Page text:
If there is any redeeming factor to that idea of a character like Wells who ultimately does not change, it may be related to the failure for Zoom to change. Even as he faces Killer Frost (Danielle Panabaker), the Earth-2 doppleganger for his captive Caitlin Snow (Panabaker), he is still a mass murderer, and as he thinks he cannot change his nature, he has decided by episode’s end to subjugate other Earths. With so much doubling in Season 2 with dopplegangers, I am starting to think that last week’s episode, that had to knock me over the head to see that Zoom and the Flash are dark mirrors to each other, may have missed the idea that Wells, too, is serving as that foil to Zoom, two characters so full of pride and desire for order that they cannot be bothered to change. With John Wesley Shipp returning next week as Henry Allen, the twinning of father figures in Barry’s life may repeat again as it did last season, in this case, Wells and Henry tugging at Barry to lead him on the path that they think is right.
- I know I didn’t write much about Killer Frost’s return–and seeing her alive had me optimistic that, if they didn’t kill her off before, they wouldn’t now. And then she died. Curses. At least Panabaker’s chilly performance against herself was entertaining. I’m also curious whether that detail of Frost’s Earth-2 brother, Charlie Snow, who does not exist on Caitlin’s Earth-1, will be relevant in a future episode.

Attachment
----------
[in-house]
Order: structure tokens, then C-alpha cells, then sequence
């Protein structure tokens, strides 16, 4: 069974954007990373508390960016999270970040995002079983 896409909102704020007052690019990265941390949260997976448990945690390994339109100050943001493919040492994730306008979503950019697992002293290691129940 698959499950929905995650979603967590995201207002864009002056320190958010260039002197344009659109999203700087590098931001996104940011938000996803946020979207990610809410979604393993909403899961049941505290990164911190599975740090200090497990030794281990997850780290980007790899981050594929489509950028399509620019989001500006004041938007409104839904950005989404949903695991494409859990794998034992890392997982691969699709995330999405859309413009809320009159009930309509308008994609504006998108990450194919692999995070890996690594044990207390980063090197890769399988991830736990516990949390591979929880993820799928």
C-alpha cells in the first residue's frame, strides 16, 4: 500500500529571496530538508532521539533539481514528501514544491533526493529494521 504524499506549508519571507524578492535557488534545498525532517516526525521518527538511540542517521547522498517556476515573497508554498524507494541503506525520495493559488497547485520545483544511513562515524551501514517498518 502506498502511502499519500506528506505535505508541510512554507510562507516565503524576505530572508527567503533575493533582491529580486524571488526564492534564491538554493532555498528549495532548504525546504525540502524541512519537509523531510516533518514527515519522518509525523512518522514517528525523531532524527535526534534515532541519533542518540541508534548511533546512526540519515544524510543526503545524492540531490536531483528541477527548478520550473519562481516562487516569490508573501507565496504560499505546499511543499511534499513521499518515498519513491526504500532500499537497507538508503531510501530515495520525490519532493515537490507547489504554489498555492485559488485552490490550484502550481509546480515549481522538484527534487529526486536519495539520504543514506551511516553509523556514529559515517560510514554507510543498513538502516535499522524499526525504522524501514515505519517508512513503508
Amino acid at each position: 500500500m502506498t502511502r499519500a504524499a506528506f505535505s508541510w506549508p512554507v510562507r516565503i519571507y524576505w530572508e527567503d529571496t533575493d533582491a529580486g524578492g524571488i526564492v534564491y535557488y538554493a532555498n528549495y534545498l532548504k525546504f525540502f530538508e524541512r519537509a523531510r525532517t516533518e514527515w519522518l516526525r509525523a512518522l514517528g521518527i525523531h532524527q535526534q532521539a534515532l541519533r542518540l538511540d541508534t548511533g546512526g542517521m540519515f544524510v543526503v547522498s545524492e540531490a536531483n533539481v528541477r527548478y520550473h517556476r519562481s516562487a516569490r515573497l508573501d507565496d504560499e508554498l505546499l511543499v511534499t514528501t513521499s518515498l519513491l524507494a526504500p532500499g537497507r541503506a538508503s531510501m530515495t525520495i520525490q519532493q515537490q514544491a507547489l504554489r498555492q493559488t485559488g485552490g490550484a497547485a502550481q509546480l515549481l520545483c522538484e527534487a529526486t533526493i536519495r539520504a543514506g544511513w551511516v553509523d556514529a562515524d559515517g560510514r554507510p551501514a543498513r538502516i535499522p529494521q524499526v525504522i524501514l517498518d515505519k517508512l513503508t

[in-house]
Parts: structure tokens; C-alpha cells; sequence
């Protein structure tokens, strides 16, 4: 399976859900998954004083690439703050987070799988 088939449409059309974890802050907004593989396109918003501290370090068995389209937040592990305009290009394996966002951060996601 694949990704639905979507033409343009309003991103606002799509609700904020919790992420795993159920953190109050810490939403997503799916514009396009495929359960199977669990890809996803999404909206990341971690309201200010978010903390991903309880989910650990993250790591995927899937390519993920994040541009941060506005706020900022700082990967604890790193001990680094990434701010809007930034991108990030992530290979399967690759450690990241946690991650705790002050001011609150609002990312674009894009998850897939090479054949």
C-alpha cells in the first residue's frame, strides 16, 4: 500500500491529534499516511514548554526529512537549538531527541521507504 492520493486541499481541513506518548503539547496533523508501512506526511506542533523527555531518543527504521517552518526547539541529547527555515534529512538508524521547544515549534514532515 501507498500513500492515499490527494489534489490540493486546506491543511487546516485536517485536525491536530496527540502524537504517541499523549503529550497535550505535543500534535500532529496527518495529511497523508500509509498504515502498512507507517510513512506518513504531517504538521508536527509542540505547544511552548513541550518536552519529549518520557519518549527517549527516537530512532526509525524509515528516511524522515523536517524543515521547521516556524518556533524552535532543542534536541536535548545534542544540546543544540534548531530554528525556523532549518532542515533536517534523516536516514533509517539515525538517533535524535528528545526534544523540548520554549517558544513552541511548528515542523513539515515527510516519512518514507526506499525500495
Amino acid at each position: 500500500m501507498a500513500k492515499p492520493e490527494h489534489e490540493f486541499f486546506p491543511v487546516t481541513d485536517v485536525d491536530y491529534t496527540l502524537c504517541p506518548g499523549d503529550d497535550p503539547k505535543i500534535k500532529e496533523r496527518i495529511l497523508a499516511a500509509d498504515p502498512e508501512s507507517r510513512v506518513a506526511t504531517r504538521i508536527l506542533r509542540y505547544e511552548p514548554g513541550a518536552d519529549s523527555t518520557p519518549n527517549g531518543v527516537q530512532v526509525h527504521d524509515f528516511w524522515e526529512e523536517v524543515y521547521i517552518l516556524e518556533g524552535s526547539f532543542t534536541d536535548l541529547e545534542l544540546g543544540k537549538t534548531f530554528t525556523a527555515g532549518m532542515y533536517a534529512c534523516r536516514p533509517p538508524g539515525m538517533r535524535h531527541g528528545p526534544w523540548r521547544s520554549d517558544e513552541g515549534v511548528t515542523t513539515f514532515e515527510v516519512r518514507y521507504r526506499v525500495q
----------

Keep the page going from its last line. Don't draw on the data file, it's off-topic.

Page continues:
- We still don’t know who the Man in the Mask is, Killer Frost doesn’t care, and this mystery is going to persist until the Season Finale–at which point, I will be so bored that, whatever is his identity, I’m not going to be impressed.
- At least this episode gave us Barry, without powers, doing some actual CSI work again.
- Barry is forced to take the bus next to a Vandal Savage lookalike. Truly, this is Hell.
- Wells finding Jesse prompted numerous questions with unsatisfying answers. So, Jesse’s roommate happens to let some stranger claiming to be her dad enter. Then she sees the gun on him and instead of thinking that we have enough gun fanatics in our own real-world who should not be let into any apartment, but in her own world metahumans and all the criminals that Star City has, sure, I’ll let this guy into my apartment and just pretend he’s holding a laser tag gun. Also, why would a laser tag gun be that big? It wouldn’t make it easier to win the game. And Jesse didn’t bother to give a fake first name when she moved into this apartment?